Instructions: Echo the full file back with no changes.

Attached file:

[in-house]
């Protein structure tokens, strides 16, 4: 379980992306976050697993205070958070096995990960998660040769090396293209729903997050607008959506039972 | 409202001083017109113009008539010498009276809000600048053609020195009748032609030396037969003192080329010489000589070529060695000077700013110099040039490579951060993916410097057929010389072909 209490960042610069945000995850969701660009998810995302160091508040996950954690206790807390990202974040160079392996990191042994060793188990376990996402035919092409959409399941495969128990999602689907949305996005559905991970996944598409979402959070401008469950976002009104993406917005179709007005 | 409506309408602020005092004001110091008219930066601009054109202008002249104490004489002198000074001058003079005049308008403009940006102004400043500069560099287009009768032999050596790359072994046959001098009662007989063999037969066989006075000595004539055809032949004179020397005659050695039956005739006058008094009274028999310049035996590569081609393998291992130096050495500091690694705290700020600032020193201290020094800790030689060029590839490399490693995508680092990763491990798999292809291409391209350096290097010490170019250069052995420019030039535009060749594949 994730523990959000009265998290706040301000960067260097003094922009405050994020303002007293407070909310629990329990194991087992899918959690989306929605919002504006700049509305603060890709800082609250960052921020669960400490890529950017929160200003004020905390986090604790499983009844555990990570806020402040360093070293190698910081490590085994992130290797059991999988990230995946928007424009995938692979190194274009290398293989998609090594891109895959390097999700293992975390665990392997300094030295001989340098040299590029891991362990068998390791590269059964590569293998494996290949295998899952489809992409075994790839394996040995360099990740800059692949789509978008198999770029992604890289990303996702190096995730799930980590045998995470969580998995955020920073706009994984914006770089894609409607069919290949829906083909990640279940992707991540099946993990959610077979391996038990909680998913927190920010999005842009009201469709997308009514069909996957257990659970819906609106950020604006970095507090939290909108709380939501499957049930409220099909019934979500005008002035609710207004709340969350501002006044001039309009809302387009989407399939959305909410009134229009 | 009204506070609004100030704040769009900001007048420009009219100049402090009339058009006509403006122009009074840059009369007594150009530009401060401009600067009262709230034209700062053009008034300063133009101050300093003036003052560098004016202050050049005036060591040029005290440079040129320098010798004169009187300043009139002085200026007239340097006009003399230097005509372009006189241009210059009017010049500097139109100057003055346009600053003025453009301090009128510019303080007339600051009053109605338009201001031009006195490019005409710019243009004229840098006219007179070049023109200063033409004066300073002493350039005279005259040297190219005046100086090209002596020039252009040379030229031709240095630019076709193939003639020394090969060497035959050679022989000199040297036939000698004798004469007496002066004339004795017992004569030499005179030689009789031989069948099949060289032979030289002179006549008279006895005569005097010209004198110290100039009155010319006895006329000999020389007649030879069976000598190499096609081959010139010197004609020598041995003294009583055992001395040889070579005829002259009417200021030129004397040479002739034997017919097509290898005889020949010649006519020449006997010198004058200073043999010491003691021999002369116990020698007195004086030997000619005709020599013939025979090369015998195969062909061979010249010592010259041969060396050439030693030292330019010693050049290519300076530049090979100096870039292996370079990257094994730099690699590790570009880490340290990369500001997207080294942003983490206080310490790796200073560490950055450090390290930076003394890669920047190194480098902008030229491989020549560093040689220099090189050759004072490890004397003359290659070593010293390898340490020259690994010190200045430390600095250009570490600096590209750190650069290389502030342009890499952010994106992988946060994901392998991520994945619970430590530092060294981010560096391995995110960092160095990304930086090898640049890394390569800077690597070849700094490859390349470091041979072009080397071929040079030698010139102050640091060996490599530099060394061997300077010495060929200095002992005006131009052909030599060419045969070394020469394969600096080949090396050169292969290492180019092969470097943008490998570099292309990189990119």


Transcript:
[in-house]
């Protein structure tokens, strides 16, 4: 379980992306976050697993205070958070096995990960998660040769090396293209729903997050607008959506039972 | 409202001083017109113009008539010498009276809000600048053609020195009748032609030396037969003192080329010489000589070529060695000077700013110099040039490579951060993916410097057929010389072909 209490960042610069945000995850969701660009998810995302160091508040996950954690206790807390990202974040160079392996990191042994060793188990376990996402035919092409959409399941495969128990999602689907949305996005559905991970996944598409979402959070401008469950976002009104993406917005179709007005 | 409506309408602020005092004001110091008219930066601009054109202008002249104490004489002198000074001058003079005049308008403009940006102004400043500069560099287009009768032999050596790359072994046959001098009662007989063999037969066989006075000595004539055809032949004179020397005659050695039956005739006058008094009274028999310049035996590569081609393998291992130096050495500091690694705290700020600032020193201290020094800790030689060029590839490399490693995508680092990763491990798999292809291409391209350096290097010490170019250069052995420019030039535009060749594949 994730523990959000009265998290706040301000960067260097003094922009405050994020303002007293407070909310629990329990194991087992899918959690989306929605919002504006700049509305603060890709800082609250960052921020669960400490890529950017929160200003004020905390986090604790499983009844555990990570806020402040360093070293190698910081490590085994992130290797059991999988990230995946928007424009995938692979190194274009290398293989998609090594891109895959390097999700293992975390665990392997300094030295001989340098040299590029891991362990068998390791590269059964590569293998494996290949295998899952489809992409075994790839394996040995360099990740800059692949789509978008198999770029992604890289990303996702190096995730799930980590045998995470969580998995955020920073706009994984914006770089894609409607069919290949829906083909990640279940992707991540099946993990959610077979391996038990909680998913927190920010999005842009009201469709997308009514069909996957257990659970819906609106950020604006970095507090939290909108709380939501499957049930409220099909019934979500005008002035609710207004709340969350501002006044001039309009809302387009989407399939959305909410009134229009 | 009204506070609004100030704040769009900001007048420009009219100049402090009339058009006509403006122009009074840059009369007594150009530009401060401009600067009262709230034209700062053009008034300063133009101050300093003036003052560098004016202050050049005036060591040029005290440079040129320098010798004169009187300043009139002085200026007239340097006009003399230097005509372009006189241009210059009017010049500097139109100057003055346009600053003025453009301090009128510019303080007339600051009053109605338009201001031009006195490019005409710019243009004229840098006219007179070049023109200063033409004066300073002493350039005279005259040297190219005046100086090209002596020039252009040379030229031709240095630019076709193939003639020394090969060497035959050679022989000199040297036939000698004798004469007496002066004339004795017992004569030499005179030689009789031989069948099949060289032979030289002179006549008279006895005569005097010209004198110290100039009155010319006895006329000999020389007649030879069976000598190499096609081959010139010197004609020598041995003294009583055992001395040889070579005829002259009417200021030129004397040479002739034997017919097509290898005889020949010649006519020449006997010198004058200073043999010491003691021999002369116990020698007195004086030997000619005709020599013939025979090369015998195969062909061979010249010592010259041969060396050439030693030292330019010693050049290519300076530049090979100096870039292996370079990257094994730099690699590790570009880490340290990369500001997207080294942003983490206080310490790796200073560490950055450090390290930076003394890669920047190194480098902008030229491989020549560093040689220099090189050759004072490890004397003359290659070593010293390898340490020259690994010190200045430390600095250009570490600096590209750190650069290389502030342009890499952010994106992988946060994901392998991520994945619970430590530092060294981010560096391995995110960092160095990304930086090898640049890394390569800077690597070849700094490859390349470091041979072009080397071929040079030698010139102050640091060996490599530099060394061997300077010495060929200095002992005006131009052909030599060419045969070394020469394969600096080949090396050169292969290492180019092969470097943008490998570099292309990189990119």